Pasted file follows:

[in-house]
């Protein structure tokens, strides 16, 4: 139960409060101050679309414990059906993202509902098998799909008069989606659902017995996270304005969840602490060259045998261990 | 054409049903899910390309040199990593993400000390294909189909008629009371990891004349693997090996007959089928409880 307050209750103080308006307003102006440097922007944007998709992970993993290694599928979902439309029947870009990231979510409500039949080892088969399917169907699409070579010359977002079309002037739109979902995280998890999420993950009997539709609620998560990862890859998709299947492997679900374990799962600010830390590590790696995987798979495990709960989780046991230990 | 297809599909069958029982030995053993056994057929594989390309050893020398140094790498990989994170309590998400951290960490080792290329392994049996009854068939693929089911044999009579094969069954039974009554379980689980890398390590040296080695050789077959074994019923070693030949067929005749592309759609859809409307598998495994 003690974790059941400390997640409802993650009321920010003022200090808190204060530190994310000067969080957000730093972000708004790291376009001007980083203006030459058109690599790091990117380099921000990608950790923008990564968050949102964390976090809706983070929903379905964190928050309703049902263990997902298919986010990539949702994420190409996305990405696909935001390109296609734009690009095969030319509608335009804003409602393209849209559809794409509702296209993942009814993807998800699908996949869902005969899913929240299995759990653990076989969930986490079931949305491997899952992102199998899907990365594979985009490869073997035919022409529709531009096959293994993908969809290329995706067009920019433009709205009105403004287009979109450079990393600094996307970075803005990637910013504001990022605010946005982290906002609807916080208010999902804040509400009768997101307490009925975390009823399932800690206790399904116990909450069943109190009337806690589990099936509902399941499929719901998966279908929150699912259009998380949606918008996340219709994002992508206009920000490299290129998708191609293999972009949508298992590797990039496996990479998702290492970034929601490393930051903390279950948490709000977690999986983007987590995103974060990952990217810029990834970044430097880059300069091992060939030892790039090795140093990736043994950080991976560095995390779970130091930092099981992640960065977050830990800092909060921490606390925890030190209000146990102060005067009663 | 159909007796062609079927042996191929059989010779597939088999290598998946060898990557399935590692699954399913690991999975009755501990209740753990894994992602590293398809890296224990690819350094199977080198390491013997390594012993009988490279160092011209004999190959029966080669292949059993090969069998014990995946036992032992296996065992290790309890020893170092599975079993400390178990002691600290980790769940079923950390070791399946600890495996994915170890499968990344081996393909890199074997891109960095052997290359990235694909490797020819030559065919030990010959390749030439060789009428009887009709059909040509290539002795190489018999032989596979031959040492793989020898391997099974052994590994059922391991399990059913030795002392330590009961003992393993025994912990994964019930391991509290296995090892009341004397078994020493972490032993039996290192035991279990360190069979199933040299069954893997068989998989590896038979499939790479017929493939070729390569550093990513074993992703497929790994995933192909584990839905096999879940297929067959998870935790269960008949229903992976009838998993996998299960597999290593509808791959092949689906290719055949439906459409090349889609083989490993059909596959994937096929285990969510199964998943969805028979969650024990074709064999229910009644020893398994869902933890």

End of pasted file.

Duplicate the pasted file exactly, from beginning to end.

[in-house]
């Protein structure tokens, strides 16, 4: 139960409060101050679309414990059906993202509902098998799909008069989606659902017995996270304005969840602490060259045998261990 | 054409049903899910390309040199990593993400000390294909189909008629009371990891004349693997090996007959089928409880 307050209750103080308006307003102006440097922007944007998709992970993993290694599928979902439309029947870009990231979510409500039949080892088969399917169907699409070579010359977002079309002037739109979902995280998890999420993950009997539709609620998560990862890859998709299947492997679900374990799962600010830390590590790696995987798979495990709960989780046991230990 | 297809599909069958029982030995053993056994057929594989390309050893020398140094790498990989994170309590998400951290960490080792290329392994049996009854068939693929089911044999009579094969069954039974009554379980689980890398390590040296080695050789077959074994019923070693030949067929005749592309759609859809409307598998495994 003690974790059941400390997640409802993650009321920010003022200090808190204060530190994310000067969080957000730093972000708004790291376009001007980083203006030459058109690599790091990117380099921000990608950790923008990564968050949102964390976090809706983070929903379905964190928050309703049902263990997902298919986010990539949702994420190409996305990405696909935001390109296609734009690009095969030319509608335009804003409602393209849209559809794409509702296209993942009814993807998800699908996949869902005969899913929240299995759990653990076989969930986490079931949305491997899952992102199998899907990365594979985009490869073997035919022409529709531009096959293994993908969809290329995706067009920019433009709205009105403004287009979109450079990393600094996307970075803005990637910013504001990022605010946005982290906002609807916080208010999902804040509400009768997101307490009925975390009823399932800690206790399904116990909450069943109190009337806690589990099936509902399941499929719901998966279908929150699912259009998380949606918008996340219709994002992508206009920000490299290129998708191609293999972009949508298992590797990039496996990479998702290492970034929601490393930051903390279950948490709000977690999986983007987590995103974060990952990217810029990834970044430097880059300069091992060939030892790039090795140093990736043994950080991976560095995390779970130091930092099981992640960065977050830990800092909060921490606390925890030190209000146990102060005067009663 | 159909007796062609079927042996191929059989010779597939088999290598998946060898990557399935590692699954399913690991999975009755501990209740753990894994992602590293398809890296224990690819350094199977080198390491013997390594012993009988490279160092011209004999190959029966080669292949059993090969069998014990995946036992032992296996065992290790309890020893170092599975079993400390178990002691600290980790769940079923950390070791399946600890495996994915170890499968990344081996393909890199074997891109960095052997290359990235694909490797020819030559065919030990010959390749030439060789009428009887009709059909040509290539002795190489018999032989596979031959040492793989020898391997099974052994590994059922391991399990059913030795002392330590009961003992393993025994912990994964019930391991509290296995090892009341004397078994020493972490032993039996290192035991279990360190069979199933040299069954893997068989998989590896038979499939790479017929493939070729390569550093990513074993992703497929790994995933192909584990839905096999879940297929067959998870935790269960008949229903992976009838998993996998299960597999290593509808791959092949689906290719055949439906459409090349889609083989490993059909596959994937096929285990969510199964998943969805028979969650024990074709064999229910009644020893398994869902933890």